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Making the Jump to Twins

Old 26th Mar 2013, 07:27
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Making the Jump to Twins

Iím just seeking any potential advise on making the jump to twin IFR ops from a current single engine charter job with no other aircraft or room for progression.

So far, I envisage the need to join a larger company that operates both single engine and multi engine aircraft, and then having to prove my worth there in a single before having the chance to upgrade.

Would you agree that it would be quite unlikely that one could jump from 700 Ė 1000 hours in a single, onto a twin IFR aircraft?

My current mindset that I might be able to make the jump directly, but in perhaps a cargo operation or one that does not take passengers, as I assume that the insurance requirements would be potentially less to operate cargo only operations?

Perhaps another avenue would be to try for twin operators who fly VFR, and gain some twin experience there.

Either way, Iím going to have to hustle myself another job towards the end of this year. Those are my current thoughts but I really donít know, hence the post. So any wisdom would be much appreciated. How you did it, any stories, whether my thoughts or on or off the mark and anything else

Last edited by poonpossum; 26th Mar 2013 at 07:29.
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Old 26th Mar 2013, 08:00
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nevertheless, advice should be better on your resume'
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Old 26th Mar 2013, 08:15
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Would you agree that it would be quite unlikely that one could jump from 700 Ė 1000 hours in a single, onto a twin IFR aircraft?
I think I got out of the Cherokee and into a Chieftain with about 800 hours. Right place right time, right contacts.

Most operators will expect you to move on after 1000-odd hours SE. You seem to have given yourself plenty of good advice above anyway.

Good luck!
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Old 26th Mar 2013, 12:52
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This isn't really advice, but for the record, I started flying M/E IFR pax charter at a little over 400 TT. Which isn't saying anything except reinforcing what others have said - right place, right time, combined with the right type of person, and more often than not, via a personal recommendation (networking is everything!).

700-1000 TT is sufficient if some or all of the above are met.
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Old 26th Mar 2013, 14:47
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Woah man, that's pretty epic from 400TT.

And thanks for the replies so far guys. I'll be sure to keep networking and keep hustling.

I'm in a remote area at the moment so most of my hustle will be via correspondence. I'm thinking if my SE hours get over a thousand I'll just have to start driving again
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Old 26th Mar 2013, 22:54
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Clear that 1000 hr mark in anything without bending it and a lot more doors will open.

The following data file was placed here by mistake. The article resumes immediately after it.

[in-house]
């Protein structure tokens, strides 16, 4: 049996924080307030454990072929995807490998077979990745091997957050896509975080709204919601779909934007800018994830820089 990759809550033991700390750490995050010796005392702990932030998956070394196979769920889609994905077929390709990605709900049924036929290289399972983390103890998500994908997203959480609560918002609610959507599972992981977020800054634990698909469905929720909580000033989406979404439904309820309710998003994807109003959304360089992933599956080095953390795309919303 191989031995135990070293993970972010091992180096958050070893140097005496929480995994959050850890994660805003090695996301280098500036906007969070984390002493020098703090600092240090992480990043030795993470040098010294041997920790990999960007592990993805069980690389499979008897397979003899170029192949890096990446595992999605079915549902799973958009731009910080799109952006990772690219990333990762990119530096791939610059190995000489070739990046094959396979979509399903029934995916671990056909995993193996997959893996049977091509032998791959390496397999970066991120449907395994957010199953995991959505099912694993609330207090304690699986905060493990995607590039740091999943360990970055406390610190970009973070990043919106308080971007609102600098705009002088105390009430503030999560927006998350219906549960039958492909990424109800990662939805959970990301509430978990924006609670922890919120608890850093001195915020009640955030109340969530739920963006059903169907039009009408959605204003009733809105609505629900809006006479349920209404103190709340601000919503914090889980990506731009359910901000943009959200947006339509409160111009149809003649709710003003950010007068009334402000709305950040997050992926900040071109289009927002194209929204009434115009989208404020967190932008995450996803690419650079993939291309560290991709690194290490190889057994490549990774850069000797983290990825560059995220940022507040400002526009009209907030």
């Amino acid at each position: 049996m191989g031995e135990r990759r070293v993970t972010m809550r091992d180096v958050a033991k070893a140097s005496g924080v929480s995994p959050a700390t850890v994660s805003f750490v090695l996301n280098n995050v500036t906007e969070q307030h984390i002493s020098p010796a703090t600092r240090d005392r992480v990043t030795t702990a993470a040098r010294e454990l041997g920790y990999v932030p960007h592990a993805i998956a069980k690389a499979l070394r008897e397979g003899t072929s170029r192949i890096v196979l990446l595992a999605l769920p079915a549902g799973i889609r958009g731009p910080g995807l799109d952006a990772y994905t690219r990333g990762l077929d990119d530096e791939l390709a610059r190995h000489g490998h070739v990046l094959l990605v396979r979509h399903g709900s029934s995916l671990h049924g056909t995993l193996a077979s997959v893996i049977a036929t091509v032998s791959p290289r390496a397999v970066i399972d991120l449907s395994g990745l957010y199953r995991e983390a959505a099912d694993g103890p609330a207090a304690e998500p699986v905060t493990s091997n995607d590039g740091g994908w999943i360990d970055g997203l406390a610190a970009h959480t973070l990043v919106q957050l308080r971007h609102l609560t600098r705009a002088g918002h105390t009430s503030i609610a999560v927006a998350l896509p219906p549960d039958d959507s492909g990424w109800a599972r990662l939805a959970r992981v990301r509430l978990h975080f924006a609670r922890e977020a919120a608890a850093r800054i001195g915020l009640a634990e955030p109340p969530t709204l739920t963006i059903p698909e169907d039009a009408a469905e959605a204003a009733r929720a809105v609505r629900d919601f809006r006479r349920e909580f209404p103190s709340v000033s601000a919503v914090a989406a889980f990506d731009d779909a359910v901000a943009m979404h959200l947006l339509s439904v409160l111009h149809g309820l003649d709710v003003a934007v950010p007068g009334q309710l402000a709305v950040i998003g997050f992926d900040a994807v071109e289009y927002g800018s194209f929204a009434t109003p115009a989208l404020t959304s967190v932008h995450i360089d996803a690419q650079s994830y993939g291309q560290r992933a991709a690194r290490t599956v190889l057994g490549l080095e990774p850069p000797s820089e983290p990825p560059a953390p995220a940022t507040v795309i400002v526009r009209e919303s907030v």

If a twin gig happens to fall in your lap...great, but don't sweat on it...keep chalking up the incident free hours and it'll happen.

There's no big rush...1000 hrs is FA in the grand scheme of things, and the future for drivers doesn't look too bad at all. There'll be a seat for you somewhere if you stick with it.

Good luck.
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Old 26th Mar 2013, 23:13
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Have you considered some of the ICUS programs around?

I got my first few hundred hours on twins after applying and then being accepted into an ICUS program with a freight operator. These programs offer ICUS hours at a small cost which IMHO is worth the initial outlay as they are a guaranteed way to build twin time. (The program I was in cost about as much as an instructor rating but over the course of six months I gained nearly 100 hours in a PA-31!)
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Old 26th Mar 2013, 23:31
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Paying for ICUS.......
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Old 27th Mar 2013, 01:15
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How your tune changed...

http://www.pprune.org/pacific-genera...ml#post6337016

Seems like you were bagging pay for ICUS in 2011 Compylot... but now

oh and also noticed you suggesting earlier paying for some 'heavy single' time

You are exactly what is wrong with this industry and why it will only get worse! You paid to fly a 210, then paid to fly a chieftain... You PAID ~$15000 to fly 100 hours in a shit box. 100 hours twin is NOTHING - 100 hours paid ICUS is embarrassing and would have me throwing your CV to the dog.

I guarantee you will pay for a 'jet' endorsement because so far you have paid for everything else.

Here's an idea, work hard, take opportunity when they present themselves and learn along the way. Keep your money in your pocket.. or wait its not your money, it's mummy and daddy's.

on and for those wanting a laugh... At least now I know who you are next time you sit next to me on a burner

Hi guys,

I am a recent professional commercial pilot (CPL, MEIFR Grade 3).

In regard to

Quote:
as others could mistake you for someone of who is in a position of responsibility for the duty of care on the flight (in the event of an emergency where there's confusion etc).
As a recent addition to that of the league of professional aviator, I have from day one been taught that whenever I am around aircraft, airports or an aviation environment to act as one would expect from a commercial pilot!